Every January the hallucinations come: Escher-like pirates and brigands appear on New York’s signboards accompanied by black-and-white lettering announcing Richard Foreman’s newest play at the legendary Ontological-Hysteric Theatre. Since 1968, the 67-year-old writer-director-designer has created at least one major production each year, rehearsing throughout the fall, opening in early January, and performing five nights a week through April.
But next year the billboards, and the American theater, will be considerably emptier: Foreman has decided that his newest production, The Gods Are Pounding My Head, opening January 6, will be the last of its kind. When The Gods completes its run in April, Foreman will return to one of his early and most profound interests: filmmaking—a momentous decision for a director internationally recognized for his colorful and groundbreaking ideas about the stage.
Although Foreman humorously acknowledges that he is “a man of the theater” and a 37-year veteran of its avant-garde, his essays, manifestos, and plays have expressed ambivalence about theater’s traditional presumptions. Is this writer-director making good on his often stated wish to find a more suitable home in another art form?
After a day’s rehearsals in late December, Foreman sat down in a quiet studio at his theater in St. Mark’s Church in-the-Bowery to discuss his plans for a major change in artistic direction: “I’ve always claimed that I have a love-hate relationship to the theater. And it’s reached a point where I think this is probably the last sort of play like this that I’ll be doing.” Foreman may still create shorter works and less elaborate stagings in New York. And the Ontological, a beacon for downtown theater, will continue to produce his work as well as the other programs he’s launched at St. Mark’s. But the announcement marks the end of an Off-Off-Broadway era.
Foreman’s anticipated shift away from full productions of new plays reflects personal exhaustion more than frustration with a form he has radically reconceived. “I feel in a way I’ve done what I can do. I’ve never been a great fan of theater. I’ve always liked the process of making theater, but I have never been as excited, presenting the finished product, as I have been working in rehearsal, trying to figure things out.”
This new departure is not the director’s first significant artistic shift. Foreman began directing his own plays in the late 1960s when he couldn’t find anyone else to stage them. Rejecting psychological realism, Foreman founded the Ontological-Hysteric in 1968 to offer radical dissections of the mind’s processes and comic celebrations of behavioral impulses. To fulfill his aesthetic restlessness, he has gone on to invent new categories of acting, scenic design, playwriting, and sound composition (all detailed extensively in his 1992 book Unbalancing Acts). But his most important previous change began in 1986 with a three-person play called The Cure. Here Foreman turned away from the often panoramic large productions for which he had become known, and began creating “chamber plays” that allow for greater intimacy and new psychological and spatial dynamics.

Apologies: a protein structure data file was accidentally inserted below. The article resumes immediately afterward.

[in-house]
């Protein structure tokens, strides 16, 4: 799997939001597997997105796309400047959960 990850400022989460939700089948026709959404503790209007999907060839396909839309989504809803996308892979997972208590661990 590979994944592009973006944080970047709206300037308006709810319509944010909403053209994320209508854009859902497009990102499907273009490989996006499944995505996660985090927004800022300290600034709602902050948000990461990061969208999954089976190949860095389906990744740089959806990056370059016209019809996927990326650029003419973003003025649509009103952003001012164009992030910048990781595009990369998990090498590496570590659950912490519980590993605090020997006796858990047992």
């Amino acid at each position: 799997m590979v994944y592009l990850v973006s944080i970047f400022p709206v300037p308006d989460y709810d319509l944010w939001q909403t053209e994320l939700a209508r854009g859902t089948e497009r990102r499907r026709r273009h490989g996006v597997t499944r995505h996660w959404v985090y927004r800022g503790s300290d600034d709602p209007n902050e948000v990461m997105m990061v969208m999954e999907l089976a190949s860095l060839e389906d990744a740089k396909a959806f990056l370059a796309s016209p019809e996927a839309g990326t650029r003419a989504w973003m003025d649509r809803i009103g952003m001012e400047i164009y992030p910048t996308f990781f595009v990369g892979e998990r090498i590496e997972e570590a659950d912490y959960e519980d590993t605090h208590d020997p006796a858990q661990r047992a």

Throughout his career, though, Foreman has also maintained a strong interest in film. He was influenced by the New York underground filmmakers in the 1960s, and by Jack Smith’s films and live performances in particular. His early plays and manifestos explored the application of cinematic structures to the stage. Foreman also made a number of short films and videos, including the feature Strong Medicine in 1979, and a television-play, Total Rain, in 1990.
Last summer the director went to Australia with his collaborator Sophie Haviland to launch a film project with the College of Arts in Melbourne. They shot a series of “very static, very slow” tableaux scenes with performers making minimal gestures—often centered around blindfolds, an image Foreman has found resonant in many theater pieces. They will integrate the footage into a film-performance event in which “the giant projection of this image would be a sort of bas-relief, in very slight motion at the back of the stage.” Performers in the foreground will do “minimal things,” with the exact nature of the interplay to be determined in rehearsal. Don’t expect it to look like a Wooster Group or Big Art Group piece. “It will be a live performance, but dominated by these projected images. I don’t intend to do the kind of thing I’ve seen in the last couple of years, where there’s some environmental background and then the actors come out and play scenes in front of it.”
Foreman conceived the Australian project as the first in a series. He has contacted universities in Asia, Europe, and Latin America, and expects to travel to them over the next few years to create additional thematically related film tableaux with students and community members. (The director is approaching academic institutions partly because they make the most likely source of funding, equipment, and participants for such a rigorously experimental project.) Material filmed in each country will be made available to artists in the other countries for installations and theater events. “My hope,” Foreman says, “is that creating a giant database of these slow-moving images will excite all kinds of possibilities I haven’t even thought of yet.”